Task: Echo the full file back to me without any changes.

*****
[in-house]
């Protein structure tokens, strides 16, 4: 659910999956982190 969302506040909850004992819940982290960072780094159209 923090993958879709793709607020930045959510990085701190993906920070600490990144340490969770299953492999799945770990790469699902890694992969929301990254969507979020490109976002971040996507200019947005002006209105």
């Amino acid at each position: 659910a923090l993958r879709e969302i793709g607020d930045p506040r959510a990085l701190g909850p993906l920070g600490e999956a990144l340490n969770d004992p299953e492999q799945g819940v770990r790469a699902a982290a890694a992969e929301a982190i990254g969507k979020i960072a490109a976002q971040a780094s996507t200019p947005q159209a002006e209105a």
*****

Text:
[in-house]
């Protein structure tokens, strides 16, 4: 659910999956982190 969302506040909850004992819940982290960072780094159209 923090993958879709793709607020930045959510990085701190993906920070600490990144340490969770299953492999799945770990790469699902890694992969929301990254969507979020490109976002971040996507200019947005002006209105």
């Amino acid at each position: 659910a923090l993958r879709e969302i793709g607020d930045p506040r959510a990085l701190g909850p993906l920070g600490e999956a990144l340490n969770d004992p299953e492999q799945g819940v770990r790469a699902a982290a890694a992969e929301a982190i990254g969507k979020i960072a490109a976002q971040a780094s996507t200019p947005q159209a002006e209105a």